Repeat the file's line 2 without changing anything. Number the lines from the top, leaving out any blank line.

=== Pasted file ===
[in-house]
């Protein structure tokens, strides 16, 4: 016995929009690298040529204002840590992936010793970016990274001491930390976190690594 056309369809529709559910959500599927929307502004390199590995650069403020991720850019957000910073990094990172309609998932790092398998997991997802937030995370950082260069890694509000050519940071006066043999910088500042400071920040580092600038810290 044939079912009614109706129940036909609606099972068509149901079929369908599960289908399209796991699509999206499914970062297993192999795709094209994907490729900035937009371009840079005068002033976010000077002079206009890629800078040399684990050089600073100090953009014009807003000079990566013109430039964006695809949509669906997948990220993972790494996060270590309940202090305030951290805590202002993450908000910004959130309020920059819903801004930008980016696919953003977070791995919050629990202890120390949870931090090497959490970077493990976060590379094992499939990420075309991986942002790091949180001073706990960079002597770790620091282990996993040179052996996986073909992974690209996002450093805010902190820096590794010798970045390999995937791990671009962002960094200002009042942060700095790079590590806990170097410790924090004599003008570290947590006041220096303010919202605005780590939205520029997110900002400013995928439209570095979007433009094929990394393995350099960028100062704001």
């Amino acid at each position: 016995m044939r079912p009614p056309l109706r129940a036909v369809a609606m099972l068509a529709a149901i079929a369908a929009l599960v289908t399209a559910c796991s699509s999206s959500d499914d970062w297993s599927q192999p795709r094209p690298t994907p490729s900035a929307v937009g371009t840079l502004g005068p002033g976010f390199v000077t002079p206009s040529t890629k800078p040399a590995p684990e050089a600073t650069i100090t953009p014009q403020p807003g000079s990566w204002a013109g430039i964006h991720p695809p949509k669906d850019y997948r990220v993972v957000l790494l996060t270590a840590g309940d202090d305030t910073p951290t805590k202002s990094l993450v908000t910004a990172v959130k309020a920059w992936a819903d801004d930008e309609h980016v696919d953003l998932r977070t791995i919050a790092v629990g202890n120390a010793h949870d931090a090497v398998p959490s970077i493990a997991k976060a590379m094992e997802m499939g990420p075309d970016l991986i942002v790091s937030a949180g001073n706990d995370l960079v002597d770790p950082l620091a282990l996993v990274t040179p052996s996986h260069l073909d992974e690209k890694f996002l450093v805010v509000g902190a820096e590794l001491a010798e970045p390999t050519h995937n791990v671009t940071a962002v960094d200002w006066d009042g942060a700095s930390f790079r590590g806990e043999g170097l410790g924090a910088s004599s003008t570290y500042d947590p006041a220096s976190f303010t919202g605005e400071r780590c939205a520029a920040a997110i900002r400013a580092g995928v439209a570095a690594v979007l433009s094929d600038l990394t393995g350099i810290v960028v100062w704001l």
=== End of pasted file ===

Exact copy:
């Protein structure tokens, strides 16, 4: 016995929009690298040529204002840590992936010793970016990274001491930390976190690594 056309369809529709559910959500599927929307502004390199590995650069403020991720850019957000910073990094990172309609998932790092398998997991997802937030995370950082260069890694509000050519940071006066043999910088500042400071920040580092600038810290 044939079912009614109706129940036909609606099972068509149901079929369908599960289908399209796991699509999206499914970062297993192999795709094209994907490729900035937009371009840079005068002033976010000077002079206009890629800078040399684990050089600073100090953009014009807003000079990566013109430039964006695809949509669906997948990220993972790494996060270590309940202090305030951290805590202002993450908000910004959130309020920059819903801004930008980016696919953003977070791995919050629990202890120390949870931090090497959490970077493990976060590379094992499939990420075309991986942002790091949180001073706990960079002597770790620091282990996993040179052996996986073909992974690209996002450093805010902190820096590794010798970045390999995937791990671009962002960094200002009042942060700095790079590590806990170097410790924090004599003008570290947590006041220096303010919202605005780590939205520029997110900002400013995928439209570095979007433009094929990394393995350099960028100062704001």